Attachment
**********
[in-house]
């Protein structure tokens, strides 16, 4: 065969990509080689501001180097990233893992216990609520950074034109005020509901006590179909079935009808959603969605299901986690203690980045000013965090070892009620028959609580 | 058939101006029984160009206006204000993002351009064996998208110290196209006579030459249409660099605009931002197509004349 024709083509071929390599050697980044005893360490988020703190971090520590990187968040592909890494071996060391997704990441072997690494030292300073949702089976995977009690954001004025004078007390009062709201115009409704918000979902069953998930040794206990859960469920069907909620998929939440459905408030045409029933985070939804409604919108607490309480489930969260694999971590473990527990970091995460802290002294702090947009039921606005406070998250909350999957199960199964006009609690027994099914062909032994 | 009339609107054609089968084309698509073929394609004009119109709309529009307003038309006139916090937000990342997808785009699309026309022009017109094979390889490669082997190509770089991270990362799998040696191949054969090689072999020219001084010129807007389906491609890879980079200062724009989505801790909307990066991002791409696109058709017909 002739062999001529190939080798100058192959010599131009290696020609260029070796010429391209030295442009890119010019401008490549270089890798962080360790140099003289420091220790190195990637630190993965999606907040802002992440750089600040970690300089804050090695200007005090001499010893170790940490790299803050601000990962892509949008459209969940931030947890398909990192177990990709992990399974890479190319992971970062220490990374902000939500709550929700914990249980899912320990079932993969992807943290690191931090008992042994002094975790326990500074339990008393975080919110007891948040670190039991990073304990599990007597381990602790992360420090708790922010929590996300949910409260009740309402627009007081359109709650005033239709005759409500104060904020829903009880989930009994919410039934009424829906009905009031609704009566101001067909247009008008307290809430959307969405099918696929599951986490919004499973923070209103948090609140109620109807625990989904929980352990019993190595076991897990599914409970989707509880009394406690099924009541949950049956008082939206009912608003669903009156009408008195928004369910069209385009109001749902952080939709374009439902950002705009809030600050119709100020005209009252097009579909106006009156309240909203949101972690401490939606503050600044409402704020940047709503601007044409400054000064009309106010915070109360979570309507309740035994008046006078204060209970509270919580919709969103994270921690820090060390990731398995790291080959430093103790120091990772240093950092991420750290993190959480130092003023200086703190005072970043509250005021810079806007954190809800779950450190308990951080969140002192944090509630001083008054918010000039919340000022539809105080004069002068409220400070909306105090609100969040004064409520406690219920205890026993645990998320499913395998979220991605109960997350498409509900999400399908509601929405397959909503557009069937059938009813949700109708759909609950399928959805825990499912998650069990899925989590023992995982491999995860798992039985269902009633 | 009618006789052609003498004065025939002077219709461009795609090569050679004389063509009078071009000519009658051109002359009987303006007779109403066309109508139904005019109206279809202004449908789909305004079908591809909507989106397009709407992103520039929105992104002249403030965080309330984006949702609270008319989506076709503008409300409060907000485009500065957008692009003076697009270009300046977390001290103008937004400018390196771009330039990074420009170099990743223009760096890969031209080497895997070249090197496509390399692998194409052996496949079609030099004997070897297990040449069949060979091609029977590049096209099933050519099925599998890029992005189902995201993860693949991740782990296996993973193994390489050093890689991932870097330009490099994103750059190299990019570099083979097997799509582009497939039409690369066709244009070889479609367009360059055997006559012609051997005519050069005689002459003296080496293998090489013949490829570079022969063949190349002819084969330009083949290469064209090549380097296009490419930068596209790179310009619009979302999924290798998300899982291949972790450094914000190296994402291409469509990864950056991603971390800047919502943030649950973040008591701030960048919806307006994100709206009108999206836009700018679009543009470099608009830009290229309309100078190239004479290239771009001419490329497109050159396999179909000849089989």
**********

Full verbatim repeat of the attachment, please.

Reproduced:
[in-house]
């Protein structure tokens, strides 16, 4: 065969990509080689501001180097990233893992216990609520950074034109005020509901006590179909079935009808959603969605299901986690203690980045000013965090070892009620028959609580 | 058939101006029984160009206006204000993002351009064996998208110290196209006579030459249409660099605009931002197509004349 024709083509071929390599050697980044005893360490988020703190971090520590990187968040592909890494071996060391997704990441072997690494030292300073949702089976995977009690954001004025004078007390009062709201115009409704918000979902069953998930040794206990859960469920069907909620998929939440459905408030045409029933985070939804409604919108607490309480489930969260694999971590473990527990970091995460802290002294702090947009039921606005406070998250909350999957199960199964006009609690027994099914062909032994 | 009339609107054609089968084309698509073929394609004009119109709309529009307003038309006139916090937000990342997808785009699309026309022009017109094979390889490669082997190509770089991270990362799998040696191949054969090689072999020219001084010129807007389906491609890879980079200062724009989505801790909307990066991002791409696109058709017909 002739062999001529190939080798100058192959010599131009290696020609260029070796010429391209030295442009890119010019401008490549270089890798962080360790140099003289420091220790190195990637630190993965999606907040802002992440750089600040970690300089804050090695200007005090001499010893170790940490790299803050601000990962892509949008459209969940931030947890398909990192177990990709992990399974890479190319992971970062220490990374902000939500709550929700914990249980899912320990079932993969992807943290690191931090008992042994002094975790326990500074339990008393975080919110007891948040670190039991990073304990599990007597381990602790992360420090708790922010929590996300949910409260009740309402627009007081359109709650005033239709005759409500104060904020829903009880989930009994919410039934009424829906009905009031609704009566101001067909247009008008307290809430959307969405099918696929599951986490919004499973923070209103948090609140109620109807625990989904929980352990019993190595076991897990599914409970989707509880009394406690099924009541949950049956008082939206009912608003669903009156009408008195928004369910069209385009109001749902952080939709374009439902950002705009809030600050119709100020005209009252097009579909106006009156309240909203949101972690401490939606503050600044409402704020940047709503601007044409400054000064009309106010915070109360979570309507309740035994008046006078204060209970509270919580919709969103994270921690820090060390990731398995790291080959430093103790120091990772240093950092991420750290993190959480130092003023200086703190005072970043509250005021810079806007954190809800779950450190308990951080969140002192944090509630001083008054918010000039919340000022539809105080004069002068409220400070909306105090609100969040004064409520406690219920205890026993645990998320499913395998979220991605109960997350498409509900999400399908509601929405397959909503557009069937059938009813949700109708759909609950399928959805825990499912998650069990899925989590023992995982491999995860798992039985269902009633 | 009618006789052609003498004065025939002077219709461009795609090569050679004389063509009078071009000519009658051109002359009987303006007779109403066309109508139904005019109206279809202004449908789909305004079908591809909507989106397009709407992103520039929105992104002249403030965080309330984006949702609270008319989506076709503008409300409060907000485009500065957008692009003076697009270009300046977390001290103008937004400018390196771009330039990074420009170099990743223009760096890969031209080497895997070249090197496509390399692998194409052996496949079609030099004997070897297990040449069949060979091609029977590049096209099933050519099925599998890029992005189902995201993860693949991740782990296996993973193994390489050093890689991932870097330009490099994103750059190299990019570099083979097997799509582009497939039409690369066709244009070889479609367009360059055997006559012609051997005519050069005689002459003296080496293998090489013949490829570079022969063949190349002819084969330009083949290469064209090549380097296009490419930068596209790179310009619009979302999924290798998300899982291949972790450094914000190296994402291409469509990864950056991603971390800047919502943030649950973040008591701030960048919806307006994100709206009108999206836009700018679009543009470099608009830009290229309309100078190239004479290239771009001419490329497109050159396999179909000849089989």